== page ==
Thursday, March 9, 2017

Colonel Sir Robert Warburton, KCIE, CSI

Robert Warburton, born in a Ghilzai fort between Jagdallak and Mak on 11 July 1842, was the only son of Robert Warburton a lieutenant-colonel in the Royal Artillery, by his wife, an Afghan lady related to the Afghan Royal family. At the time of his birth his mother was flying from the troopers of Sardar Muhammad Akbar Khan, who pursued her for months after the massacre of English at Kabul on 1 November 1841. She was sheltered by her relatives, and finally rejoined her husband on 20 September 1842.
 Colonel Sir Robert Warburton, KCIE, CSI.

In 1862, Warburton returned to India as a young artillery officer and stationed with the 1st battery of the 24th brigade at Fort Govindghar, the fortress of Amritsar. In 1866, the financila failure of the Agra and Masterman's bank left him with only his pay to support himself and his mother. To increase his resources he exchanged into the 21st Punjab infantry. While serving with the transport train he showed great tact in conciliating native feeling and received the thanks of Sir Robert Napier for his services. On his return to India in April 1869, he was attached as a probationer to the 14th Sikhs, and in July 1870 he was appointed to the Punjab commission as an assistant commissioner to the Peshawar division.

 14th Sikhs on the Punjab.
At the end of September 1872, he was removed temporarily to the sub-district of Yusafzai and stationed at Hoti-mardan, and in February 1876 he was permanently appointed. Under Sir Pierre Louis Napoleon Cavagnari, he took part in several enterprises against the hill tribes who persisted in raiding British territory, particularly against the Utman Khel in 1878, and was five times complimented by the government of the Punjab and thrice by the secretary of state for India. In 1879, during the Afghan campaign, Cavagnari made repeated applications for his services, but the Punjab government refused to spare him. In July, however, he was appointed political officer of the Khyber, a post which he held for eighteen years.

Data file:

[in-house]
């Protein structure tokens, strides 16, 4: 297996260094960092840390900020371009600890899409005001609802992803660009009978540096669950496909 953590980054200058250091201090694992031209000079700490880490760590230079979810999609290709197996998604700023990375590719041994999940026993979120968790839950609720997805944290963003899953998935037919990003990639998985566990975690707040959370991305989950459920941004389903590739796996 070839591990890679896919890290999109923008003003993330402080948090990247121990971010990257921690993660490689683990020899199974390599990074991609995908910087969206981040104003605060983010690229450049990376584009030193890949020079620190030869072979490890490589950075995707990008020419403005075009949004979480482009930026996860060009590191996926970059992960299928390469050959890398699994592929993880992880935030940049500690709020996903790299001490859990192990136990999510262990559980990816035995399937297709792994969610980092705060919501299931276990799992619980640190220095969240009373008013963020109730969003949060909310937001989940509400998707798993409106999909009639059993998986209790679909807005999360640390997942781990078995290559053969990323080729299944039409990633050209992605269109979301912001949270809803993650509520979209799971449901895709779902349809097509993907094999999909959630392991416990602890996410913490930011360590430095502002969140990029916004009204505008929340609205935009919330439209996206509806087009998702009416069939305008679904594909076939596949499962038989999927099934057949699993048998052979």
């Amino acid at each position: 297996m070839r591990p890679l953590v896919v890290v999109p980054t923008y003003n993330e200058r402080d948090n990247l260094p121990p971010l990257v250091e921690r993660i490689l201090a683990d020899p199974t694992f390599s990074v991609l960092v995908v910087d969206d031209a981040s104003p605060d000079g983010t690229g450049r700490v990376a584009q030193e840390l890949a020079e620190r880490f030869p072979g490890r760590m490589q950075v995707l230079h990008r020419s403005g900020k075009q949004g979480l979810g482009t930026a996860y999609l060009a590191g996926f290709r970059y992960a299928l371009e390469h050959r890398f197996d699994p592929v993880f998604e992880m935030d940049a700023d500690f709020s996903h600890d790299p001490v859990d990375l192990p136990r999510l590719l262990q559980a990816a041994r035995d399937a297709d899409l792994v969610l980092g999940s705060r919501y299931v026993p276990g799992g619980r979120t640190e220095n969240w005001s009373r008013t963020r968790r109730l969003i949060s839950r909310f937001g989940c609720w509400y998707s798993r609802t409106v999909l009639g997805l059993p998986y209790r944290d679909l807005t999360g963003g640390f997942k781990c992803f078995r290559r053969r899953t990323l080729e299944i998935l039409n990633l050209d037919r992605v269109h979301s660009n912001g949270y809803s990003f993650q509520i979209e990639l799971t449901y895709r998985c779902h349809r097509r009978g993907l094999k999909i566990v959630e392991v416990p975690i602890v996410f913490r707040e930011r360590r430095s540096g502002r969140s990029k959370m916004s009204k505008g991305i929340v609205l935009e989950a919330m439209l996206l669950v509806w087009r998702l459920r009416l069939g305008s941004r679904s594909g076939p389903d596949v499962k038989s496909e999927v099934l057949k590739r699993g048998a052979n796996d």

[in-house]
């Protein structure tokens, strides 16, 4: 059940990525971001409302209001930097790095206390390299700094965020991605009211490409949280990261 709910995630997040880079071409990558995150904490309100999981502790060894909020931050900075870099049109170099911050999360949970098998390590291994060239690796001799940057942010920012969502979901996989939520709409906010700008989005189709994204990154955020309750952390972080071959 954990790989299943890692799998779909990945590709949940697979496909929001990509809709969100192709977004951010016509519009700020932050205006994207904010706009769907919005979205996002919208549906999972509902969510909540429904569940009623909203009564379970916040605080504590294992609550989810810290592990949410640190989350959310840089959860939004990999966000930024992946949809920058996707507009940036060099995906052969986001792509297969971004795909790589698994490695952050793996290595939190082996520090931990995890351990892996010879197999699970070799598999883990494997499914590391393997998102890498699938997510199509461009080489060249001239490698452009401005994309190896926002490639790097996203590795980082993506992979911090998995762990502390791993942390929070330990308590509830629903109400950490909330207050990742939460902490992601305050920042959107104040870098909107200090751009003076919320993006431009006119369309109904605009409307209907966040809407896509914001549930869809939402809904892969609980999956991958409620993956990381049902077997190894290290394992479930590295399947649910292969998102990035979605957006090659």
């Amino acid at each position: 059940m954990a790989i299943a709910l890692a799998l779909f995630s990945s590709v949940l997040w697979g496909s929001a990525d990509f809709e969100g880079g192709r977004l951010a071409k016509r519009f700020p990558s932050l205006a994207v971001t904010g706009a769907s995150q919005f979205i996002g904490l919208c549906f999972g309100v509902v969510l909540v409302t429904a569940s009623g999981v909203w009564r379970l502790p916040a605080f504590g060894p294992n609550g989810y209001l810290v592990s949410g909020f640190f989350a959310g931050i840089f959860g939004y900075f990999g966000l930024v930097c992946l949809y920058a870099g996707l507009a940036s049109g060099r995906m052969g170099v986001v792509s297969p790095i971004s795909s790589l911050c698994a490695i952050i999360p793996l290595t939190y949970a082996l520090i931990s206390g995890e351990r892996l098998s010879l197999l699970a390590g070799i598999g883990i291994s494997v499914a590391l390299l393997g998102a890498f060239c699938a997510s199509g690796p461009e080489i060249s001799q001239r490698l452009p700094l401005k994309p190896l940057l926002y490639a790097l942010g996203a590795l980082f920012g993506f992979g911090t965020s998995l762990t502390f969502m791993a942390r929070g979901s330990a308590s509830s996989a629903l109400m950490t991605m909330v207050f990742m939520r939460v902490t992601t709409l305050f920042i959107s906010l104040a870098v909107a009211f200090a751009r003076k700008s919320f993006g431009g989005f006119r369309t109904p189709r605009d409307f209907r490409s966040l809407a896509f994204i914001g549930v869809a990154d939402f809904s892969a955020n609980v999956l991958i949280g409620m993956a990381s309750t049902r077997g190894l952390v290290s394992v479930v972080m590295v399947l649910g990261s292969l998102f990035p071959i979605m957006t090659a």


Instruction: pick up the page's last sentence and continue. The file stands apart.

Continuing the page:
The Khan of Lalpura, the leading Mohmand chief, and, at his right shoulder, seated behind the rock, the British political officer in the Khyber, Captain (later Colonel Sir) Robert Warburton.

In the British Empire, a Political Officer or Political Agent was an officer of the imperial civil administration, as opposed to the military administration, usually operating outside imperial territory. The title was particularly attached to a government official acting as a political adviser to the ruler of one of the princely states in pre-independence South Asia, though it could also designate a kind of special envoy or ambassador (e.g. "Political Officer to Afghanistan").

Colonels Warburton and Armstrong discuss the situation on the frontier with rumors of Russian spies in the hills with the tribal nations.
He obtained a remarkable influence over the hill tribes, perhaps in part due to his Afghan blood. He raised the Khyber Rifles from among these tribes, a force which for many years kept the pass tranquil. His camp became the rendezvous of mutually hostile tribesmen, who carefully refrained from hostilities so long as they remained within its precincts.

 Colonel Warburton speaks softly but he does carry a very big gun.

On 1 January 1890, in recognition of his services, he was created C.S.I.. In 1893, he was nominated to the brevet rank of colonel.

 Colonel Warburton chats amiably with Coira Armstrong.

Colonel Warburton is always on the front line and occasionally other "visits" others on behalf of the Viceroy:

Pluck: 3+
Fighting Value: +2
Shooting Value: +2
Speed: 0
Talents: Leadership +3 (With Native Troops or Tribesman), Leadership +1 Inspirational, Fearless, Intuitive, Stealthy, Tough
Basic Equipment: Lined Coat (8), pistol (+1 SV), military rifle (-1 Pluck, +3 SV) and sword (-1 Pluck, +2 FV)
Cost: 59 points

Moving on to the next tribal area.  Figure from the Artizan Designs Afghan Characters.  He will also be used as a Tribal leader in The Men Who Would be Kings.

Special Thanks to Gordon Richards for the inspiration for the Political Officer.  Visit his great blog at I have wrought my simple plan . . . 


  1. Great backstory to some superb figs! Funnily enough Matt has been painting up some Sikhs for me this month to add to my NWF figs.

    1. Which manufacturer are you Sikhs? I really love the Artizan Design figures.

    2. They are Artizan...I'm a big fan of their stuff, too!

  2. Most excellent piece. Murton and I dined with young Warburton last time we were in the Punjab. He assisted in getting a cargo of silver bullion through the Khyber for us. Splendid chap!
    General Lord Craig Arthur Wellesley Cartmell (ret'd)